Article: Ask for Advice, Not Permission
I always believe we should ask for forgiveness, not permission. I learn this first from the book 4-Hour Workweek:
"If the potential damage is moderate or in any way reversible, don't give people the chance to say no. Most people are fast to stop you before you get started but hesitant to get in the way if you're moving. Get good at being a troublemaker and saying sorry when you really screw up."
Boz, the new CTO of Meta, took this to another level: Ask for advice, not permission. When we ask for permission, we make other people feel like they take responsibility for our decision. We aren't inviting others to be part of the success, but they might have to be responsible for the failure if things go wrong. Giving permission casts the burden for others to do some diligence with no benefits when it works but potential trouble when it fails.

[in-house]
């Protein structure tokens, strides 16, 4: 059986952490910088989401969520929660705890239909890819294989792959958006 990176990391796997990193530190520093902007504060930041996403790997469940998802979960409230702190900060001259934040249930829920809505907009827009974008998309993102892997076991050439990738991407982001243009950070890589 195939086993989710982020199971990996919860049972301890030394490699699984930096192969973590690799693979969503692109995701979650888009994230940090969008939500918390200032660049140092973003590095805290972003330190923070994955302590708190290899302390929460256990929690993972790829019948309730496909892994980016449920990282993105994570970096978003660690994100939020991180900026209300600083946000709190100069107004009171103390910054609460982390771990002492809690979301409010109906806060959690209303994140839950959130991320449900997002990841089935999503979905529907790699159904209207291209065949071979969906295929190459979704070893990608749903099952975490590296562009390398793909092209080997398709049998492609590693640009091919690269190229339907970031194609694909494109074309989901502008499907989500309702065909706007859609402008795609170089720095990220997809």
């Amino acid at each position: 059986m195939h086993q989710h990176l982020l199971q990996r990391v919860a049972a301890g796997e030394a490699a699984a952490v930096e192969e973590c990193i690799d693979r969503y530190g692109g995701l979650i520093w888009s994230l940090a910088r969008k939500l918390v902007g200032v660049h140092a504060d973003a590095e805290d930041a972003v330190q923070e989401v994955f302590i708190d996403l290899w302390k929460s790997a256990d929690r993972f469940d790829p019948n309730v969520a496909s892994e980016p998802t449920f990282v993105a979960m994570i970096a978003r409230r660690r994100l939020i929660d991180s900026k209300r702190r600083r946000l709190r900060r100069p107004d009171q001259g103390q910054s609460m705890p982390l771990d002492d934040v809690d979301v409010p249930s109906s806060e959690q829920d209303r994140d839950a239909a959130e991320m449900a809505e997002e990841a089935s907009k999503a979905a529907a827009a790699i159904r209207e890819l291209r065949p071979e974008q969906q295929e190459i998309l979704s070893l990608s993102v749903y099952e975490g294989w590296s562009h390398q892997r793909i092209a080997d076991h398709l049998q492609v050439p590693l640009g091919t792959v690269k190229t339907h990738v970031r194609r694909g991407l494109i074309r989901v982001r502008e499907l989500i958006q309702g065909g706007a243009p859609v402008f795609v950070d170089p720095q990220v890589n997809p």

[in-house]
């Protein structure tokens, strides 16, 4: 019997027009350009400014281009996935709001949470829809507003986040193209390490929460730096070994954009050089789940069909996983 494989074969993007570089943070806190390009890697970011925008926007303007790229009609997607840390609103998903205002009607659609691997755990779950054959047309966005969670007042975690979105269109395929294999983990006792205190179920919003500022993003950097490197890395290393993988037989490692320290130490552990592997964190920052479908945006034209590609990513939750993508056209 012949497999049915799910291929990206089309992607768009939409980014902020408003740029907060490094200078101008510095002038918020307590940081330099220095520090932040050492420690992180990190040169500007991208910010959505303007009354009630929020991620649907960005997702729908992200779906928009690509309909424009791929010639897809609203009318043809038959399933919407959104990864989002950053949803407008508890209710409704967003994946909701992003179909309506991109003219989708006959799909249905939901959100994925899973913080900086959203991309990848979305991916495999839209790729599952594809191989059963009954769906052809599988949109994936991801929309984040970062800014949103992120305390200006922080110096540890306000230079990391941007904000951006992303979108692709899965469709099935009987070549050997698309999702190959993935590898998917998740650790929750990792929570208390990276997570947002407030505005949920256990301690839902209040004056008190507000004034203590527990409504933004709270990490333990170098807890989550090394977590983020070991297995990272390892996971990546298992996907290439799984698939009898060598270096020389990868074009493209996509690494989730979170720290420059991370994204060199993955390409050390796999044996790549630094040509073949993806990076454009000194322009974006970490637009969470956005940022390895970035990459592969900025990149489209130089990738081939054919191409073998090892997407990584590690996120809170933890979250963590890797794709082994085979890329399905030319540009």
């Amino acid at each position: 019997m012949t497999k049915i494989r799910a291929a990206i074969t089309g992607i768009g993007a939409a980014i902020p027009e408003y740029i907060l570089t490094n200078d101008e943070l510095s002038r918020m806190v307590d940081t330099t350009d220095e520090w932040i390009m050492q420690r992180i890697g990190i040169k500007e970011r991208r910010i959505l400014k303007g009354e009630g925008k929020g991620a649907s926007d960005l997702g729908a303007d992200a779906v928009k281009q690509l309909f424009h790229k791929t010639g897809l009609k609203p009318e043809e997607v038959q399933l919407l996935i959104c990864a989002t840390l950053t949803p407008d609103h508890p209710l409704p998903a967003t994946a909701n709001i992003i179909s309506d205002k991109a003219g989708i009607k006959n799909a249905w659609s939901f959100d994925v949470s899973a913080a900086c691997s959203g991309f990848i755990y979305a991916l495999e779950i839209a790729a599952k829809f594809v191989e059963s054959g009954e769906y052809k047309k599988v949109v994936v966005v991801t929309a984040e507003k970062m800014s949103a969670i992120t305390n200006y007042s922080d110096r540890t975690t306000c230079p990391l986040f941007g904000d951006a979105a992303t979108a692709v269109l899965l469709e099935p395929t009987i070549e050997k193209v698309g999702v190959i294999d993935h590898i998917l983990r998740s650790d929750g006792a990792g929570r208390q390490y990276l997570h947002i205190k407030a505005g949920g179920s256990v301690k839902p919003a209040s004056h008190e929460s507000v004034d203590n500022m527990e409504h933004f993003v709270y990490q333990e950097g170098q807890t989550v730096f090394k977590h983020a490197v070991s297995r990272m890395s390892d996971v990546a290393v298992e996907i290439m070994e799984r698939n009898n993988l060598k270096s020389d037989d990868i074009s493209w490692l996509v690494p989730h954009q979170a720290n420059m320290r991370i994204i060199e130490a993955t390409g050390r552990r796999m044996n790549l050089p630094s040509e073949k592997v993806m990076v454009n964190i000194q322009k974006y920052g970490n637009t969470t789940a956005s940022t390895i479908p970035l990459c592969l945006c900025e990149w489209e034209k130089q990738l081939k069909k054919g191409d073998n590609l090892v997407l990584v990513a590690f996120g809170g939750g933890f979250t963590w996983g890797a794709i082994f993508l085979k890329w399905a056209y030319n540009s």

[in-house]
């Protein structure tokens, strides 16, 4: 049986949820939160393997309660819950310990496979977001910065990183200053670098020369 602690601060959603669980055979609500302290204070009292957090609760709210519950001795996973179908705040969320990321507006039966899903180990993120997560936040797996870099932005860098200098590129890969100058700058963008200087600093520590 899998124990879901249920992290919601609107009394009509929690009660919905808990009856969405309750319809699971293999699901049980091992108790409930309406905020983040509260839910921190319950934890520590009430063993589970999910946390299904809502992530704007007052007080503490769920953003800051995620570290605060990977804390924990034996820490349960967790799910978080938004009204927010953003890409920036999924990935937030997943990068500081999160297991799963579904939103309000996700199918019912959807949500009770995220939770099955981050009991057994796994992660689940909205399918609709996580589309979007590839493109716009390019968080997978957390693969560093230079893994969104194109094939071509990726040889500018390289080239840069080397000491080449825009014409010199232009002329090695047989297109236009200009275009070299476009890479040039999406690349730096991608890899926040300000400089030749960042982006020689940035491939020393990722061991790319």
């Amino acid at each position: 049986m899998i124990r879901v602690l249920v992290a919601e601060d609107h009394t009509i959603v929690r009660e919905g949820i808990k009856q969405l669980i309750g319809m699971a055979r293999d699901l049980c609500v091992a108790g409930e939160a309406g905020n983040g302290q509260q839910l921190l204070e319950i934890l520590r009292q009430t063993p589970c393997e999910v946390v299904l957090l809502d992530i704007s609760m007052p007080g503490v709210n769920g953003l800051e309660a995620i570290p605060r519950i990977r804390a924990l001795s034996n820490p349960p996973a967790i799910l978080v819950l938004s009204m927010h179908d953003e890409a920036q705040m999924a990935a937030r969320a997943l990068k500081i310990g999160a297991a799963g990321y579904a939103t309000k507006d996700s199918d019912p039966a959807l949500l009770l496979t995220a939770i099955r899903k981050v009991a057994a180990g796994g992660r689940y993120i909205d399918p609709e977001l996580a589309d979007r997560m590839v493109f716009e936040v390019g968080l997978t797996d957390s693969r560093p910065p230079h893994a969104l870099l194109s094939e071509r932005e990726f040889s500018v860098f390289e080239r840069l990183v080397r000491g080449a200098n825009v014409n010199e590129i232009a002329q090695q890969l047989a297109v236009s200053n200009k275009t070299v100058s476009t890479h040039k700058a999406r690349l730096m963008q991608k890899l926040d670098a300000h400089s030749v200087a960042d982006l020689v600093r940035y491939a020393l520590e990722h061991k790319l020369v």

On the other hand, giving advice is relatively easy and potentially rewarding. When we ask, "Hey, I was thinking about doing X, what advice would you give me on that?" we show respect to the person without saddling them with responsibility since the decision is still on us.
Asking for advice also makes others feel more ownership over our result since giving advice feels more like a value-adding contribution than just an approval. It gives them a personal stake in the resulting success or failure.